The classic musical, South Pacific, is playing right now to very happy audiences at the new Byers Theatre at Sandy Springs. The show is one that hit the boards in 1949, winning 10 Tony’s and a Pulitzer. Ezio Pinza and Mary Martin were the leads in the show and are remembered to this day for their performances as the French plantation owner and the navy nurse.

This production is directed and choreographed by Baayork Lee and brings more than two dozen performers to the stage, as they perfectly run through all 18 numbers, every one of which is a standard to the day. It is a tribute to Rodgers & Hammerstein being played somewhere in the world every day.

William Michals plays Emile de Brecque, who lives in that plush estate on the hilltop, overlooking the beach and with a view of Bali Ha’i. He falls for that navy nurse, Ensign Nellie Forbush, played by Kristine Reese and they both sing their way through attractions, doubts, and final resolutions.

A lot of the humor comes from that tough Tonkanise Bloody Mary, played by Yvonne Strumecki. Bart Hansard appears as Captain Brackett who is trying to get something accomplished. But, as you know the sailors are lonely and deeply feel that there is nothing like a dame; but some of the women would wash those men right out of their hair. What underlies the story line is how people feel about others and how children have to be carefully taught; especially if they expect to grow up into some enchanted evening.

The full orchestra in the pit is under the baton of Brandt Blocker, who is also the Artistic Director of this fabulous new company and venue. Easy to get to on Roswell Rd just outside the perimeter with plenty of garage space, and every seat with a clear view. HC drivers should drive up to main entrance and they have a discounted valet rate, which is a nice deal.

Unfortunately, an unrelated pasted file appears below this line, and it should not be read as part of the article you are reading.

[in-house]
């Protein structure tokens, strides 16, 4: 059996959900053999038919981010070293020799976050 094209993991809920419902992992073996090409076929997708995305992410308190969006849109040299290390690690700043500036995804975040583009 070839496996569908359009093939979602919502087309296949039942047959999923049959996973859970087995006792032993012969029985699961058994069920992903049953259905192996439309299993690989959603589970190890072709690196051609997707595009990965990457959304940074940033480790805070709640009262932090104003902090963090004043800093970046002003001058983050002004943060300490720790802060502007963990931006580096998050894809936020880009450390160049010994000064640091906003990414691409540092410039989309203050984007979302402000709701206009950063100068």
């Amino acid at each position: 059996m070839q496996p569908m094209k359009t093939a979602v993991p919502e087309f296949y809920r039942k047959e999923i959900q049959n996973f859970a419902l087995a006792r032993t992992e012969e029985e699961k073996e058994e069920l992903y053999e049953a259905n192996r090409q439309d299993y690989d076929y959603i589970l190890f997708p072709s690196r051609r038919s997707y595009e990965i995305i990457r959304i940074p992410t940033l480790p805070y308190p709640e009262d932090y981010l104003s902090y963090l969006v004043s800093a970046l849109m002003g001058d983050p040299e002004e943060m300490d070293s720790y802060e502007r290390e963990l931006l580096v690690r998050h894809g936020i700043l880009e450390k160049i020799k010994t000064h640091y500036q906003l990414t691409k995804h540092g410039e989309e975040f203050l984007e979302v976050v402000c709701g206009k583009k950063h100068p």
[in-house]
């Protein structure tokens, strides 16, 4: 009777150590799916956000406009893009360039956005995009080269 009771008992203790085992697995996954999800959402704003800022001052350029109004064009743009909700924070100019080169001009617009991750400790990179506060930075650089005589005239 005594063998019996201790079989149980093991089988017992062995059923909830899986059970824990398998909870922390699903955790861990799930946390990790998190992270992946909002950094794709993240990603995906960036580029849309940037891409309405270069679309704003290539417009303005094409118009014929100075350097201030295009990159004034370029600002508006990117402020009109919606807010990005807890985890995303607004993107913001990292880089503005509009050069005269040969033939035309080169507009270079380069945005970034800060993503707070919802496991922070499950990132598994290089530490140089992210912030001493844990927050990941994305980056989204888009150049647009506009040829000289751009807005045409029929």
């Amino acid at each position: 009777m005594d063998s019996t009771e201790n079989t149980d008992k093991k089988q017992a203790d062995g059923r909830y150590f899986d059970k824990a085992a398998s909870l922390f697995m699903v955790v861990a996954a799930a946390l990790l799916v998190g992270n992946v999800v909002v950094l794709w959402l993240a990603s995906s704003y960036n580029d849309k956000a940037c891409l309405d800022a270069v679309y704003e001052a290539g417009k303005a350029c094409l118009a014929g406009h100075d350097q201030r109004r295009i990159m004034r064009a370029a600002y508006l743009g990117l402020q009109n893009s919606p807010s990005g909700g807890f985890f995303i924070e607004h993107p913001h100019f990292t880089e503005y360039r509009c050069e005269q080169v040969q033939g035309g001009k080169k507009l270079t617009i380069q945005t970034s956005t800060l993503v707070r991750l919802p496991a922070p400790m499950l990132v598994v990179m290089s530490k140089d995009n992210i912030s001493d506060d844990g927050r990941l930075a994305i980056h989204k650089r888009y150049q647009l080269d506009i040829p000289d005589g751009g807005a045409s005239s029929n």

More info at CitySpringsTheatre.com

9
Mar

Picasso at the Lapin Agile

Picasso at the Lapin Agile
Lionheart Theatre
through March 24, 2019

Steve Martin wrote this play and it is sooooo Steve Martin in so many respects. The Au Lapin Agile was a real bistro in the Montmartre area of Paris; and in the days when Montmartre was a colony of now famous artists, it was a hangout for artists as well as musicians, students and a variety of weirdos. Of course these days it is more like Yuppieville, but still loaded with tourists who go to visit Sacré Cœur and then stroll down the rue Lepic past the galleries and souvenir shops to the Moulin Rouge.

As the show opens we find Einstein (Grant Carden) coming into the bistro where he decides to await a lady friend who is to meet him elsewhere. Only Einstein can really understand his own reasoning. Bartender, Freddy (Aaron Sherry) serves him up, and at the same time tries to deal with his wife and the joint’s waitress Germaine (Jamie Goss). A local ne’er do well sot named Gaston (Doug Isbecque) watches and joins in except when his over active bladder seems to interfere.

Picasso’s art dealer, Sagot (Gregory Nassif St.John) shows up for a dink and he and Einstein start to criticize the sheepish landscape that Freddy has hung on the back wall of the bar area. Enter Picasso (Daniel Cutts) who also needs a drink and the discussion seems to turn from art to sex; especially after sexy Suzanne (Jessie Kuipers) drops by. In real life Pablo was a bit of a womanizer and had relations with a good number of ladies. You’ll also meet Charles Schmendiman (Colton Combs) who is a real schmendrick and Steve Martin named him accordingly; pun intended. Cat Rondeau appears as a countess. And you shall get to meet one unnamed visitor (Briana Murray). Who that might be becomes quite obvious, but I shall not spoil the pleasure of discovery for those who have yet to see the play.

For if it is said that beauty is in the eye of the beholder, then pleasure is in the mind and heart of the attendee; and it is an evening of really fine performance by a dedicated cast directed by Scott King on a really good set by Tanya Moore. The theatre is easy to get to, with free parking, good view from any seat and even home baked goodies at intermission. More info at LionheartTheatre.org

And, if you wish to visit Au Lapin Agile, which dates from the 1860s, they are still in business at 22 rue des Saules, as a cabaret.